I was reviewing our expenses and investments and I noticed something interesting. For the three years to that point we had no earned income, we were paying our bills as usual and wed made no change in our lifestyle. Yet at the end of each year our net worth was greater than the year before.

I knew something remarkable had happened, but I had no idea what to call it or even that it could have been a goal.

Embarrassingly, it never occurred to me that this also meant I never had to work again. Possibly because I was looking forward to the next gig, but mostly because I was wandering blindly thru the wilderness.

As for when I officially “retired,” I thought I had hung it up for good in 2002 after the tech crash and 9/11 cratered the best company I’d ever worked for and the best job Id ever had. I mourned that loss and figured the universe was telling me I was done.

But then in 2005 a long time friend, a guy who had worked for me in the 1980s, lured me back in to work for him.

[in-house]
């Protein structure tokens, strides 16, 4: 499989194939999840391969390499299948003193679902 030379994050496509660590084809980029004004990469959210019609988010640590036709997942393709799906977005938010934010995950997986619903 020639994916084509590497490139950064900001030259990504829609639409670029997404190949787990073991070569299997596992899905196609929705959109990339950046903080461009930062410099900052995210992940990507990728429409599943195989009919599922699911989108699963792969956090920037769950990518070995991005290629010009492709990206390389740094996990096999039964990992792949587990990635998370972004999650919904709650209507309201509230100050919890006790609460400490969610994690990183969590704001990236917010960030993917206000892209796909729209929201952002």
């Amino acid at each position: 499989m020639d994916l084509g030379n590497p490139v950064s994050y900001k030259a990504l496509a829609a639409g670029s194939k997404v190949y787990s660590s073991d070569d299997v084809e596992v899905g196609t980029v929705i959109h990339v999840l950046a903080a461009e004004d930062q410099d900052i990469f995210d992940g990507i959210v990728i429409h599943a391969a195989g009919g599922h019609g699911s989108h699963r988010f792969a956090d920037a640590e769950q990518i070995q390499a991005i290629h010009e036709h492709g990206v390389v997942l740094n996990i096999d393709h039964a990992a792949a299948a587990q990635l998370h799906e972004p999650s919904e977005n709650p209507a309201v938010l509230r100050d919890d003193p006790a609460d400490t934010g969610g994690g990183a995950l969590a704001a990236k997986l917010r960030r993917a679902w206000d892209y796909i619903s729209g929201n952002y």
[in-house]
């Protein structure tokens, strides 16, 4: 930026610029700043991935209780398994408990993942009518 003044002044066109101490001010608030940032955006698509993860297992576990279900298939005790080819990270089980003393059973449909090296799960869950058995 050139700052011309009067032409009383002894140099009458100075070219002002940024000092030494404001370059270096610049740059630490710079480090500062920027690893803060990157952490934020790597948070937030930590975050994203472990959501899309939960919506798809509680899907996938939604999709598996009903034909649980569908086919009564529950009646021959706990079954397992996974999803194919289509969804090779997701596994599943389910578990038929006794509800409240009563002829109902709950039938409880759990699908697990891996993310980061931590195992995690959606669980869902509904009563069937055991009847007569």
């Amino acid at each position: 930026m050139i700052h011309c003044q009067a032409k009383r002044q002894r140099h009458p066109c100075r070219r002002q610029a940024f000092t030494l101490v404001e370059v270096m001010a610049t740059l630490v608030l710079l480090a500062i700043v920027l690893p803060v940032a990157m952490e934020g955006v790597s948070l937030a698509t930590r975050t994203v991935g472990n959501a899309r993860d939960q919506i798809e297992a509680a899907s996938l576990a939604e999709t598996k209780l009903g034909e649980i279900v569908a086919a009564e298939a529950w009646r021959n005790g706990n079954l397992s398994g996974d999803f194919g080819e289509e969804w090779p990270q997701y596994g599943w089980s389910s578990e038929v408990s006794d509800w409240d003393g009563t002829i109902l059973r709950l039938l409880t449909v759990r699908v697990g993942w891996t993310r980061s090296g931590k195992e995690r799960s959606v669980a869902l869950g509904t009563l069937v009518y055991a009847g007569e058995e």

He was the best boss Ive ever had and I enjoyed the team hed put together and our customers. But the company was the absolute pits.

After six years (5.99 years too many) I said, “Joe, I love you but I just cant do this anymore.” I don’t think he believed me.

Six months later I said, “No. Really. You gotta find my replacement.”

We were on the way to a fine wine soaked dinner with clients at a first class restaurant, always great fun.

He said, “You know youre going to miss this!”

“Youre probably right,” I said.

We were both wrong.

[PoF: You’ve got a great story. Like you, I haven’t always been as financially savvy as I might be now. I feel quite fortunate to have discovered the term “financial independence” right around the time I had attained it. It might have been a long slog if I had made it a singular goal from career day one, even if I might have hit the goal a year or two earlier.]

 

What does an ideal retirement look like for you? What will you do with your time when full-time work is in your rearview mirror?

 

Im pretty much living it.

I have my blog, Ive written my book and I have our annual Chautauquas ( where I get to go to a cool place in Ecuador and hang out with cool people talking about interesting things.)